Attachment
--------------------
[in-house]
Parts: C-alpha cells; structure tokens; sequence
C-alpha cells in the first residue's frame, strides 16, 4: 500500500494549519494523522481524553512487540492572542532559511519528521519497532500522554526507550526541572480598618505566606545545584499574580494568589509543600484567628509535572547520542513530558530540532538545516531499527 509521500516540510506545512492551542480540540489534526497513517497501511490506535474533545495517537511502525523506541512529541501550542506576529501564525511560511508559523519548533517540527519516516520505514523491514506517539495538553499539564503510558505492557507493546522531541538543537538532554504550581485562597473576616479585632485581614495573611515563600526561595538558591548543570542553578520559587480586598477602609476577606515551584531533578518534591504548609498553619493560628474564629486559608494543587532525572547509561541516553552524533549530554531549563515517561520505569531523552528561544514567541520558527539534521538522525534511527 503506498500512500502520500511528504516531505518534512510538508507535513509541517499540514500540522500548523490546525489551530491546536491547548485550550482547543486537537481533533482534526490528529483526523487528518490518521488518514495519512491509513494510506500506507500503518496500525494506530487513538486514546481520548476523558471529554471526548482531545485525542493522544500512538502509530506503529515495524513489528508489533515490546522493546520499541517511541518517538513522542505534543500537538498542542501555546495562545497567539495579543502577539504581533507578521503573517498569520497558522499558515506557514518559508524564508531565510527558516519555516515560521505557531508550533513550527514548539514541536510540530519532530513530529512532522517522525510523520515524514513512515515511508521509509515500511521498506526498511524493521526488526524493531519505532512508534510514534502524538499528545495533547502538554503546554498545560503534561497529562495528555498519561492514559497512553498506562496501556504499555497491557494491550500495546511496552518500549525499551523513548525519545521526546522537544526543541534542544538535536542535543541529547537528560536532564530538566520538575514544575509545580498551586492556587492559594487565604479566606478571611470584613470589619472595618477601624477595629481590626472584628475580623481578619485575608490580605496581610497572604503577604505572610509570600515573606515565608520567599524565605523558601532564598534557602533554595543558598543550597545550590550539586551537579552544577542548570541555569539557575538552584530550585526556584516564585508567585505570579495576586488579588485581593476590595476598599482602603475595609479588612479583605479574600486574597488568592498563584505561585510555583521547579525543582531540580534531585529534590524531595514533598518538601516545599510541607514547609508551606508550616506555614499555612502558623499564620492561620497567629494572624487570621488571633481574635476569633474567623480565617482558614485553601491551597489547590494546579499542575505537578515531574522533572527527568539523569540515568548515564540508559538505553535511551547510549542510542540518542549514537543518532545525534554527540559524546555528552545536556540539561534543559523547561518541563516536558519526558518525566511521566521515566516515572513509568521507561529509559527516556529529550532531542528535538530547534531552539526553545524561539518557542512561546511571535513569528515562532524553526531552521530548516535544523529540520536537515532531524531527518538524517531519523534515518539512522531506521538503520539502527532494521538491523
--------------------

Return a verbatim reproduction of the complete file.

[in-house]
Parts: C-alpha cells; structure tokens; sequence
C-alpha cells in the first residue's frame, strides 16, 4: 500500500494549519494523522481524553512487540492572542532559511519528521519497532500522554526507550526541572480598618505566606545545584499574580494568589509543600484567628509535572547520542513530558530540532538545516531499527 509521500516540510506545512492551542480540540489534526497513517497501511490506535474533545495517537511502525523506541512529541501550542506576529501564525511560511508559523519548533517540527519516516520505514523491514506517539495538553499539564503510558505492557507493546522531541538543537538532554504550581485562597473576616479585632485581614495573611515563600526561595538558591548543570542553578520559587480586598477602609476577606515551584531533578518534591504548609498553619493560628474564629486559608494543587532525572547509561541516553552524533549530554531549563515517561520505569531523552528561544514567541520558527539534521538522525534511527 503506498500512500502520500511528504516531505518534512510538508507535513509541517499540514500540522500548523490546525489551530491546536491547548485550550482547543486537537481533533482534526490528529483526523487528518490518521488518514495519512491509513494510506500506507500503518496500525494506530487513538486514546481520548476523558471529554471526548482531545485525542493522544500512538502509530506503529515495524513489528508489533515490546522493546520499541517511541518517538513522542505534543500537538498542542501555546495562545497567539495579543502577539504581533507578521503573517498569520497558522499558515506557514518559508524564508531565510527558516519555516515560521505557531508550533513550527514548539514541536510540530519532530513530529512532522517522525510523520515524514513512515515511508521509509515500511521498506526498511524493521526488526524493531519505532512508534510514534502524538499528545495533547502538554503546554498545560503534561497529562495528555498519561492514559497512553498506562496501556504499555497491557494491550500495546511496552518500549525499551523513548525519545521526546522537544526543541534542544538535536542535543541529547537528560536532564530538566520538575514544575509545580498551586492556587492559594487565604479566606478571611470584613470589619472595618477601624477595629481590626472584628475580623481578619485575608490580605496581610497572604503577604505572610509570600515573606515565608520567599524565605523558601532564598534557602533554595543558598543550597545550590550539586551537579552544577542548570541555569539557575538552584530550585526556584516564585508567585505570579495576586488579588485581593476590595476598599482602603475595609479588612479583605479574600486574597488568592498563584505561585510555583521547579525543582531540580534531585529534590524531595514533598518538601516545599510541607514547609508551606508550616506555614499555612502558623499564620492561620497567629494572624487570621488571633481574635476569633474567623480565617482558614485553601491551597489547590494546579499542575505537578515531574522533572527527568539523569540515568548515564540508559538505553535511551547510549542510542540518542549514537543518532545525534554527540559524546555528552545536556540539561534543559523547561518541563516536558519526558518525566511521566521515566516515572513509568521507561529509559527516556529529550532531542528535538530547534531552539526553545524561539518557542512561546511571535513569528515562532524553526531552521530548516535544523529540520536537515532531524531527518538524517531519523534515518539512522531506521538503520539502527532494521538491523